How To Capture Long Smooth Running-In-The-Meadow Scenes

Matt Hardy shared this great tips with us, on how to build and setup a DIY Cable Cam. It is just this kind of small fast rigs that you can set to run over a hundred meter shot.

The rig is made from a trapezoid Aluminum with 2 grooved scooter wheels, and it smoothly slides across 100 meters of 3mm Dyneema rope. (The rope has to have some downwards angle to pull on the rig, so you better know your nuts – Matt used a Double Bowline Knot and an Alpine Butterfly knot).

The nice thing is that the aluminum trapezoid folds flat when not in use.

Epic piano and running kids and dogs in 3,2,1… [Read more…]

GoPro – I’ve Lost That Lovin’ Feelin’

My GoPro and I have hit a bit of a rocky stretch in our relationship.  I’m not sure yet if we’re heading for divorce, but we’re defiantly not newlyweds anymore.

The last straw was when my GoPro Hero 3 Black Edition decided to fry its 64 GB SanDisk Ultra micro SDXC memory card in the middle of a shoot.

But it’s not just the technical problems I’ve been having with my GoPro that have been bothering me – we’ve kind of drifted apart artistically as well.

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6 Reasons to Go Through Your Old Photos

The sound was a combination of high-pitched whine and intermittent clicking, with just a hint of angels and puppies crying in the background. My external hard drive was singing its swan song. Still in what should have been the prime of its life, my trusted backup drive was being taken from me– a victim of an insidious digital disease that attacks without warning or reason.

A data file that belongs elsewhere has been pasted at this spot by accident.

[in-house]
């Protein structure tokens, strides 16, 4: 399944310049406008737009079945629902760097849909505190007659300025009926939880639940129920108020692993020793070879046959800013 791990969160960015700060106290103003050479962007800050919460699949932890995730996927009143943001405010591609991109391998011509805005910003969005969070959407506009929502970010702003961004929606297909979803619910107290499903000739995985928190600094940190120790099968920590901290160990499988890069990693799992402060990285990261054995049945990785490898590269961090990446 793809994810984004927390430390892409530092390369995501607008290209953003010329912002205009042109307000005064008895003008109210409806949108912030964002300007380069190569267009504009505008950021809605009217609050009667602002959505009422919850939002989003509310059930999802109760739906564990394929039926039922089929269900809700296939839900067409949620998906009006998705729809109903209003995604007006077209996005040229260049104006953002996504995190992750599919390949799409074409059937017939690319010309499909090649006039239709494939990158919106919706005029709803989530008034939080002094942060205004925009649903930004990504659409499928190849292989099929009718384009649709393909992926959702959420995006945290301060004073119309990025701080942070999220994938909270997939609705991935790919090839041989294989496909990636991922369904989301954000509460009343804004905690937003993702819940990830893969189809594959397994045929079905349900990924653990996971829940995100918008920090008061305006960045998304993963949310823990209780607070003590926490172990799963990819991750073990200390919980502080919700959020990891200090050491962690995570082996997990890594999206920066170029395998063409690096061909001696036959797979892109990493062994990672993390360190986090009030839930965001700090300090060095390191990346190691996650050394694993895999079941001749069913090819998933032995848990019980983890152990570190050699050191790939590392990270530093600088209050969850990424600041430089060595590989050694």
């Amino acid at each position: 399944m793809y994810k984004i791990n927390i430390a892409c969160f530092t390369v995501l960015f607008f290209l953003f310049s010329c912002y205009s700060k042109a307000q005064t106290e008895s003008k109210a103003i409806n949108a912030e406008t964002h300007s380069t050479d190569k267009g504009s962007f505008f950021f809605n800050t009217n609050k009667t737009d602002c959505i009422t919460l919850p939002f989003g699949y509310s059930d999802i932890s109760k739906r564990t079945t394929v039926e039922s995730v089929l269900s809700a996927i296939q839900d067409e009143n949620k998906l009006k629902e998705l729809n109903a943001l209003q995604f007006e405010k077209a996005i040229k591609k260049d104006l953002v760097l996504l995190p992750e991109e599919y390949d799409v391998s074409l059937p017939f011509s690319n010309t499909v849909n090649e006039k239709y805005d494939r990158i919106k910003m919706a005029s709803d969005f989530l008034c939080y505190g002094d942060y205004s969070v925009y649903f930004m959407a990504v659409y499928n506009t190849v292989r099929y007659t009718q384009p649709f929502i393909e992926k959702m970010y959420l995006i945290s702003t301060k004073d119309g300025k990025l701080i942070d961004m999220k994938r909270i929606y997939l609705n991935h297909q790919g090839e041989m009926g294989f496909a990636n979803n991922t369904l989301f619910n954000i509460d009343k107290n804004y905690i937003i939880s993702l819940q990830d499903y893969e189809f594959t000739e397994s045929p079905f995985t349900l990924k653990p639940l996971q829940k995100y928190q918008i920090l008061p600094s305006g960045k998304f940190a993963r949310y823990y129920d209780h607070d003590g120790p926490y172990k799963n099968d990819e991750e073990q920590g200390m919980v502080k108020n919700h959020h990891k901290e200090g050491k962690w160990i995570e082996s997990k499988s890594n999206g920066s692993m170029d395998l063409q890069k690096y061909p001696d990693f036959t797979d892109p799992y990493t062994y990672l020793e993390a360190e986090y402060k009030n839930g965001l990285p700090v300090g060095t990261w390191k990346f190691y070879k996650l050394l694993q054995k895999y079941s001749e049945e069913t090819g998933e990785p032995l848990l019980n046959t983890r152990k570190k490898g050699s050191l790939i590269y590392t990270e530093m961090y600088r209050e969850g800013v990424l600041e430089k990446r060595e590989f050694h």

A little over the top?

In any event, as I was backing everything up to the new replacement, I found myself going through and taking the time to look at photos I’d not seen in a long time. Before I knew it, I was going through virtually every image in almost every folder, realizing that I should have done this a long time ago.

review-old-photos-diyphotography [Read more…]

Repurposing A Jump Rope As A Camera Pistol Grip

Our favorite maker, Chad Bredahl (previously featured here and here), just released a quickie on how to build a camera Pistol Grip.

A pistol grip is not an expensive item per-se (the great handle from P&C, for example, is about $19), but I love the idea behind it and I think a similar mechanism can definitely be used for other builds as well. And besides, who can resist the chance to dissect a lil girl jump rope.

If you ever tried to shoot video with a DSLR, you’ve probably noticed how quickly your wrist starts to heart. This happen because camera grips were not designed for video. A camera pistol grip changes your hand orientation while holding the camera to a more natural position do it does not get soar after a while. (Kinda similar to how you hold a pistol, hence the name). [Read more…]

What’s Your Stand On Photography Schools? John Free Offers Some Hard To Digest Advice

Have you ever went to photography school? Are you considering one? Photographer John Free shares his stand on photography school in this in-your-face video.

John shares that the schools that we went to had pompous instructors with no real body of work other than the time they spent in the photography school system. He also accuses them of having no interest other than to suck money of students. John also shares the one thing that he loved about his photo school. Lastly, John suggests some hard truth: that in the end, getting good at photography is all about hard work and practice, no matter how big your certificate is.

What’s your stand on photography schools? [Read more…]